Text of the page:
With its trophy for Best Musical coming at the end of last night’s Tony Awards, Lin-Manuel Miranda’s Broadway phenomenon Hamilton wound up just one Tony shy of tying the all-time record (12, for Mel Brooks’s The Producers).

But Miranda wasn’t the first to bring the story of founding father Alexander Hamilton to the stage. That happened in 1917, at the New National Theater in Washington, D.C., with actor George Arliss in the title role.

Playbill, which was able to compare the books of both plays, reported that the 1917 version includes several beats of Miranda's second act: Hamilton's work as Secretary of the Treasury and a sex scandal that rocked his personal life. (Monroe and Jefferson also serve as antagonists.) As you may have already guessed, Arliss and co-writer Mary P. Hamlin did not incorporate hip-hop verse into the show; nor did the work include the three major duels of Hamilton’s life that Miranda uses in his version.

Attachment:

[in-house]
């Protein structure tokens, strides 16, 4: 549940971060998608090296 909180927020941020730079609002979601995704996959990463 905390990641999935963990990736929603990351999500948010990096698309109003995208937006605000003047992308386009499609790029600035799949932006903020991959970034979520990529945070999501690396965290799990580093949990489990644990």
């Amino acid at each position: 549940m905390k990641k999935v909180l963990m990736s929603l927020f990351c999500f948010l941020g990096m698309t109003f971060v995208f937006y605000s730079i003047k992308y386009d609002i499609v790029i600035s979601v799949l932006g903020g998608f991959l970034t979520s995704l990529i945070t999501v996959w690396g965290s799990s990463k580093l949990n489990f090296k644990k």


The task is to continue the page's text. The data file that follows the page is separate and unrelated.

The Arliss play migrated from Washington to Broadway, running for just two months before shuttering in November 1917, although Arliss returned for a 1931 film adaptation of the work.

It’s possible fans of the current Hamilton will have to wait almost as long for their own big-screen interpretation: Miranda, who is busy plotting a national tour of the show, said it could be years before the play appears on film. In the meantime, he is set to star in a sequel to Mary Poppins, which will hit theaters in 2018.

[h/t Library of Congress]